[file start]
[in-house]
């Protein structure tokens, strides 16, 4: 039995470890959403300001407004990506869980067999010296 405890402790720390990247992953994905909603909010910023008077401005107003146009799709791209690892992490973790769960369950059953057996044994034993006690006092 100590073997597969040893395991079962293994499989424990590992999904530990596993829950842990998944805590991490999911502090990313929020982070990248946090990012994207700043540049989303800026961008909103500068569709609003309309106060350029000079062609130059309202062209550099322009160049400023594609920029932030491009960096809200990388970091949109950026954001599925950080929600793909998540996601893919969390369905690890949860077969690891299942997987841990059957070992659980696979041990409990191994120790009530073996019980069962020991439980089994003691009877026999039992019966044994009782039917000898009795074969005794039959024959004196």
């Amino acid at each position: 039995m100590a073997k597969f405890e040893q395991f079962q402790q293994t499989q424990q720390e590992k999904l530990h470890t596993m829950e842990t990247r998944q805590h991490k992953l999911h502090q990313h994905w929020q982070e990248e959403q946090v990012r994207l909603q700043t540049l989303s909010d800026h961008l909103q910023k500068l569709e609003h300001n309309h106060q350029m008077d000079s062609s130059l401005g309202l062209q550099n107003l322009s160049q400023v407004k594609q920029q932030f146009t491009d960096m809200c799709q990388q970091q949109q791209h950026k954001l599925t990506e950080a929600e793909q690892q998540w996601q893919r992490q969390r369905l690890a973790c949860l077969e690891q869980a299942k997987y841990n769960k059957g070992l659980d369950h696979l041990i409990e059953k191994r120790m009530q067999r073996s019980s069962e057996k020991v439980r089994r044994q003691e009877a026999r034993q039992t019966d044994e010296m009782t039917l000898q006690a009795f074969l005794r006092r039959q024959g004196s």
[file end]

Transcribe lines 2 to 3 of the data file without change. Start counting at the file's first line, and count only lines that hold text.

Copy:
């Protein structure tokens, strides 16, 4: 039995470890959403300001407004990506869980067999010296 405890402790720390990247992953994905909603909010910023008077401005107003146009799709791209690892992490973790769960369950059953057996044994034993006690006092 100590073997597969040893395991079962293994499989424990590992999904530990596993829950842990998944805590991490999911502090990313929020982070990248946090990012994207700043540049989303800026961008909103500068569709609003309309106060350029000079062609130059309202062209550099322009160049400023594609920029932030491009960096809200990388970091949109950026954001599925950080929600793909998540996601893919969390369905690890949860077969690891299942997987841990059957070992659980696979041990409990191994120790009530073996019980069962020991439980089994003691009877026999039992019966044994009782039917000898009795074969005794039959024959004196």
């Amino acid at each position: 039995m100590a073997k597969f405890e040893q395991f079962q402790q293994t499989q424990q720390e590992k999904l530990h470890t596993m829950e842990t990247r998944q805590h991490k992953l999911h502090q990313h994905w929020q982070e990248e959403q946090v990012r994207l909603q700043t540049l989303s909010d800026h961008l909103q910023k500068l569709e609003h300001n309309h106060q350029m008077d000079s062609s130059l401005g309202l062209q550099n107003l322009s160049q400023v407004k594609q920029q932030f146009t491009d960096m809200c799709q990388q970091q949109q791209h950026k954001l599925t990506e950080a929600e793909q690892q998540w996601q893919r992490q969390r369905l690890a973790c949860l077969e690891q869980a299942k997987y841990n769960k059957g070992l659980d369950h696979l041990i409990e059953k191994r120790m009530q067999r073996s019980s069962e057996k020991v439980r089994r044994q003691e009877a026999r034993q039992t019966d044994e010296m009782t039917l000898q006690a009795f074969l005794r006092r039959q024959g004196s």